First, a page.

How Bleacher Report is using the Super Bowl to showcase its B/R Gridiron vertical

Bleacher Report’s new vertical, B/R Gridiron, is having something of a coming-out party during this week’s lead-up to the Super Bowl.

From Wednesday through Sunday, Bleacher Report is staging a multiple-studio event called B/R Gridiron @ 1111 Lincoln (named after the venue on Lincoln Road) in Miami Beach. There, attendees will be able to attend live recordings of B/R shows and CNN programming. This will include B/R’s “The Lefkoe Show,” “Untold Stories” and the “Stick to Football” podcast, as well as AT&T shows “The Rich Eisen Show” and “The Dan Patrick Show,” which air both on terrestrial radio and on TV. CNN and B/R, which are both owned by AT&T subsidiary WarnerMedia, will co-host the “Kickoff in Miami: A CNN-Bleacher Report Special” from the space as well.

In 2019’s third quarter Bleacher Report launched B/R Gridiron, as a vertical for all its professional football coverage. Since then the B/R Gridiron Instagram account has attracted more than 500,000 followers. Also since the vertical’s launch, the number of social media interactions on NFL-related posts and coverage on Bleacher Report’s platforms increased by 41%, totaling 198 million during the NFL season, according to Bleacher Report. Newly promoted to be the company’s chief revenue officer, Stefanie Rapp said 10% more people consumed NFL content through Bleacher Report’s mobile app in 2019 than in the previous year.

This year is the first time that Bleacher Report is selling sponsorship opportunities for its Super Bowl coverage. Three (Taco Bell, State Farm and Wrangler) of the four sponsors are companies that have previously purchased Bleacher Report ads, with frozen pizza manufacturer DiGiorno serving as the fourth sponsor. Some of the “activations” taking place at the event include the presentation of a Taco Bell-branded bar where drinks and nachos will be served and a “Family Feud”-style game show hosted by State Farm. All the events are all free.

Bleacher Report expects as many as 5,000 people will attend its live events in Miami Beach, but the studio will serve as a central spot for recording. “All of the shows hit a different audience, so [the use of a central stage] makes it easier for the athletes that are down there” to appear on the shows, Rapp said.

The idea to host multiple WarnerMedia and AT&T brands under one roof as they cover the Super Bowl came from the idea that CNN, “The Rich Eisen Show” and “The Dan Patrick Show” all tend to attract different fan bases from Bleacher Report, which is primarily 18- to 34-year-olds, she said.

B/R Gridiron is not the first Bleacher Report vertical to extend its reach into live events. Two years ago, the company started to build out its experiential business by tying unique activities to major sporting events, Rapp said. In February during the NBA All-Star Weekend, the company planned in connection with its House of Highlights vertical a weekend-long set of experiential activities. And in December the creators of B/R Kicks sneaker-focused vertical held their first one-day festival called The Drop Up.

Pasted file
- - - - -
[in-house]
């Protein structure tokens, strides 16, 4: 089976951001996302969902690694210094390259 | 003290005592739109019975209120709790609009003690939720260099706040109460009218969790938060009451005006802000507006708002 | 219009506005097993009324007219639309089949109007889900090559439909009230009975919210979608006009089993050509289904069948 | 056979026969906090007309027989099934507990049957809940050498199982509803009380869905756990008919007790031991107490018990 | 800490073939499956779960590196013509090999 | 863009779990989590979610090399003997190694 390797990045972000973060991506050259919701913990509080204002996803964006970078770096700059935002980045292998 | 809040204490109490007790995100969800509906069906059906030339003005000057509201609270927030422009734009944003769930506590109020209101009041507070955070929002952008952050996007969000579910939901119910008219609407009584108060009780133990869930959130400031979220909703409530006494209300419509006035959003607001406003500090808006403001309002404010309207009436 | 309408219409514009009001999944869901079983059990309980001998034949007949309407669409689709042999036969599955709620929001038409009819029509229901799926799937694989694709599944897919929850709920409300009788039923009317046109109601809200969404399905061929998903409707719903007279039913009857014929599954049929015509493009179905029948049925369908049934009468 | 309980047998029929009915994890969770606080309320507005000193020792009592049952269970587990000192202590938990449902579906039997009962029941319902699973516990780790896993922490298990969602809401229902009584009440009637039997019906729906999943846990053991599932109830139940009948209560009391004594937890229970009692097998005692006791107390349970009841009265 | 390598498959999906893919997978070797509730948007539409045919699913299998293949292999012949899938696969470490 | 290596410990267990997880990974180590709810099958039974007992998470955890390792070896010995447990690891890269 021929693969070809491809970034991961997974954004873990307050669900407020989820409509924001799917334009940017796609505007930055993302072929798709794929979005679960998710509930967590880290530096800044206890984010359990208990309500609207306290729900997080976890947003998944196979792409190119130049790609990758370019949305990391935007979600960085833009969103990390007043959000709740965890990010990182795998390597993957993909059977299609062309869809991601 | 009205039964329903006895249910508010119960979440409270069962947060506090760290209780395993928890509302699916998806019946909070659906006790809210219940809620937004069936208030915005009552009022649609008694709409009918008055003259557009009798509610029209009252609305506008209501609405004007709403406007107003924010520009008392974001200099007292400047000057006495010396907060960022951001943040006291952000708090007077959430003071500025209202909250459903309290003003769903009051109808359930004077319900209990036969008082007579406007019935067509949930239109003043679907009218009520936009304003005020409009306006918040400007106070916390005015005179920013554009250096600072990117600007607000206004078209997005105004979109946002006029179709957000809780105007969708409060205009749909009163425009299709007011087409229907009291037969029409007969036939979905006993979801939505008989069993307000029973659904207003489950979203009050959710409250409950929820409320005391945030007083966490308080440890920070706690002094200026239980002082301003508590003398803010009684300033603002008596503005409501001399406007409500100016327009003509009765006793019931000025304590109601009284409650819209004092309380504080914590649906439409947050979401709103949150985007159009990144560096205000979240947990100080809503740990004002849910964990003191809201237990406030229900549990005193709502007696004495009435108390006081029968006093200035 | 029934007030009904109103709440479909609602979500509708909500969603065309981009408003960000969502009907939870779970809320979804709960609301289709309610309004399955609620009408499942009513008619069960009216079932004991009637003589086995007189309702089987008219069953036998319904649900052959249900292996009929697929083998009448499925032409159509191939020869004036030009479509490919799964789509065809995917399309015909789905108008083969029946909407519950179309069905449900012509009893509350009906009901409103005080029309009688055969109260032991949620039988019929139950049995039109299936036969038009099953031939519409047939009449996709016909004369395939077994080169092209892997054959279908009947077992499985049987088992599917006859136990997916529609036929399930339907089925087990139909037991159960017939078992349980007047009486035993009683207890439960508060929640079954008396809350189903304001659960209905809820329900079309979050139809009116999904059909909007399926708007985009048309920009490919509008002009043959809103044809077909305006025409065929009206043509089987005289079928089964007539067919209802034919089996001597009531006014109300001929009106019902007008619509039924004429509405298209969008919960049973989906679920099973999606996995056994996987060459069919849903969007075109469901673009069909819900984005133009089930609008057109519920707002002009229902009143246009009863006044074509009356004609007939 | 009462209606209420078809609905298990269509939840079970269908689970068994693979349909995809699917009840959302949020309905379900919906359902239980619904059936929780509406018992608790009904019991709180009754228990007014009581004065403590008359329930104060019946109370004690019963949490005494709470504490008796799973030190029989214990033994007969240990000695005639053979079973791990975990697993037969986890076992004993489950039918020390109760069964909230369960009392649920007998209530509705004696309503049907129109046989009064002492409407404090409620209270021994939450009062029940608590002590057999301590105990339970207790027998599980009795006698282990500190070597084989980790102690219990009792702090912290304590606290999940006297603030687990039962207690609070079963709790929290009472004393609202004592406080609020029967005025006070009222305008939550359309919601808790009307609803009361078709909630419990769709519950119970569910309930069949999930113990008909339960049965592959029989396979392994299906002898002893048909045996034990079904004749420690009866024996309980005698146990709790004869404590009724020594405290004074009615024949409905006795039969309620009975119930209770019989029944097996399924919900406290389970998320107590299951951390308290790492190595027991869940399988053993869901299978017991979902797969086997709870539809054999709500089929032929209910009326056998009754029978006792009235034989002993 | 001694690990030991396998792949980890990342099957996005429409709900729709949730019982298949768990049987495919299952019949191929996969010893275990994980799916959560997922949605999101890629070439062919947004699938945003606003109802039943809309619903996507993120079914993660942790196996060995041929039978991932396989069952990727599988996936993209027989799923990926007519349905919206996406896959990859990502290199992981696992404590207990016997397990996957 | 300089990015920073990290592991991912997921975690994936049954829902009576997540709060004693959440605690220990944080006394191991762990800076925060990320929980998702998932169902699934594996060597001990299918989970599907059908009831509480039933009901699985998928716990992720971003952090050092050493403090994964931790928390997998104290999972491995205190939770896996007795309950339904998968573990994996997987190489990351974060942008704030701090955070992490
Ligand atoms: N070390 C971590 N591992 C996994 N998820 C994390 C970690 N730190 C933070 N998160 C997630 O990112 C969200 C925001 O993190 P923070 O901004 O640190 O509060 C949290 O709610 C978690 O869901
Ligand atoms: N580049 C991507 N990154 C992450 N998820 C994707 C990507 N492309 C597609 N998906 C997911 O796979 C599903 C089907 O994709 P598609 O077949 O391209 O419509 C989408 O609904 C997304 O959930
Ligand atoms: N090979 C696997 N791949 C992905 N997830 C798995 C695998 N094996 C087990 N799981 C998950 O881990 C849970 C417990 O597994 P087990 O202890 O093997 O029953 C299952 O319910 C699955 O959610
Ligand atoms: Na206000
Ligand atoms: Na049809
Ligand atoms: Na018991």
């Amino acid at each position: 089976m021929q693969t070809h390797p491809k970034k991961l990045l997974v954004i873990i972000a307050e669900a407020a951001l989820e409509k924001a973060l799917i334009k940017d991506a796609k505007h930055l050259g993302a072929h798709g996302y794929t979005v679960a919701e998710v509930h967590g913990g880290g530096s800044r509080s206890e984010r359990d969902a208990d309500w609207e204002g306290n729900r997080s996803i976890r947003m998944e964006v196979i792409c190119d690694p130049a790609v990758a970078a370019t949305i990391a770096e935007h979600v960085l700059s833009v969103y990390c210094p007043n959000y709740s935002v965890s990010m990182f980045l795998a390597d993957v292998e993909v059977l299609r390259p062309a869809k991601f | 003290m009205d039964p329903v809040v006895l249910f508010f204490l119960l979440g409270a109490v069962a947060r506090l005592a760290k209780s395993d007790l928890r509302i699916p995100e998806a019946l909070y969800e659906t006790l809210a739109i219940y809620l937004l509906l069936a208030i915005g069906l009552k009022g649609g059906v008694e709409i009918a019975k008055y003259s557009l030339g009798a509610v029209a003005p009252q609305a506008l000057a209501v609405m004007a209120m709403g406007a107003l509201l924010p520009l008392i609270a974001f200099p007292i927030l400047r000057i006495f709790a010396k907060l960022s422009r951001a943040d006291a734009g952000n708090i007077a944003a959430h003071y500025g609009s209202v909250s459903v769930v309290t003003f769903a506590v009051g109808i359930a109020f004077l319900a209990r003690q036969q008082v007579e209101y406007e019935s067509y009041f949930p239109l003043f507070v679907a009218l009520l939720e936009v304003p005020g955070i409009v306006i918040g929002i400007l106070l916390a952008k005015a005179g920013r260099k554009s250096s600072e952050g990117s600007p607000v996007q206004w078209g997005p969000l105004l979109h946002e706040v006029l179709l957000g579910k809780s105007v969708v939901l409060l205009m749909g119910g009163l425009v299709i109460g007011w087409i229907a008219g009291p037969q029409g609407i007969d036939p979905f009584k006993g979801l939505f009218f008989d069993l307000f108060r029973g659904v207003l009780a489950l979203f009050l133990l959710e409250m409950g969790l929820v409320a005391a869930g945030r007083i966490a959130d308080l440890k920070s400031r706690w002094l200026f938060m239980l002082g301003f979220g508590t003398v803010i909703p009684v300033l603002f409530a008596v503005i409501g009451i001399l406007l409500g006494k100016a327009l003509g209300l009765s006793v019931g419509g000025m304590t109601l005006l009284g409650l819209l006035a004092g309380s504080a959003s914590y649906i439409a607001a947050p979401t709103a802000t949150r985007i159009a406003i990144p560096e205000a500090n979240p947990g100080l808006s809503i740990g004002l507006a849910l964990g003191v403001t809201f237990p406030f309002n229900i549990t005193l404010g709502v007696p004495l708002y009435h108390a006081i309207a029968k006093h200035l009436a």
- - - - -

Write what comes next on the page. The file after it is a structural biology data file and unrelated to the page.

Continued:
While in 2018 Bleacher Report hosted two events, last year it had five, and seven are planned for 2020.

Currently, the company’s events, branded content and e-commerce businesses together make up one-quarter of Bleacher Report’s overall revenue, according to the company.

As Bleacher Report increases the frequency of its events, it has also boosted its number of sponsors, Rapp said. In 2019 Bleacher Report’s first event tied to the NBA All Star Weekend drew four sponsors, while 14 sponsors are lined up for this year. From 2018 to 2019, sponsorship revenue for Bleacher Report events rose 25%, according to a company representative.

The idea of extending the brand of a newly established vertical (in this case B/R Gridiron) into hosting experiential events is not new for digital media publishers. Other publishers have also made similar franchise-extending moves. Complex’s First We Feast website recently built on the success of its “Hot Ones” YouTube series and started hosting live events at the ComplexCon festival; fans can attend these events while video recording goes on. Plus Complex found opportunity in licensing “Hot Ones” products, such as a line of hot sauce.

Rapp said Bleacher Report’s setting up a physical stage relatively near this year’s Super Bowl provides “a louder and clearer line throughout everything we’re doing,” especially consistent branding across all the publisher’s NFL content.

“What it does is centralizes a presence on the ground” at the Super Bowl, said Eric Fleming, co-founder of creative experiential agency Makeout. “If you look at the alternative [of having] reporters all spread around, they’ll get swallowed up” by all the other media activities and events going on. Plus, by carving out a significant physical presence, Bleacher Report can then  layer in sponsorships, he said.

This story has been updated to reflect that “The Rich Eisen Show” and “The Dan Patrick Show” are owned by AT&T.

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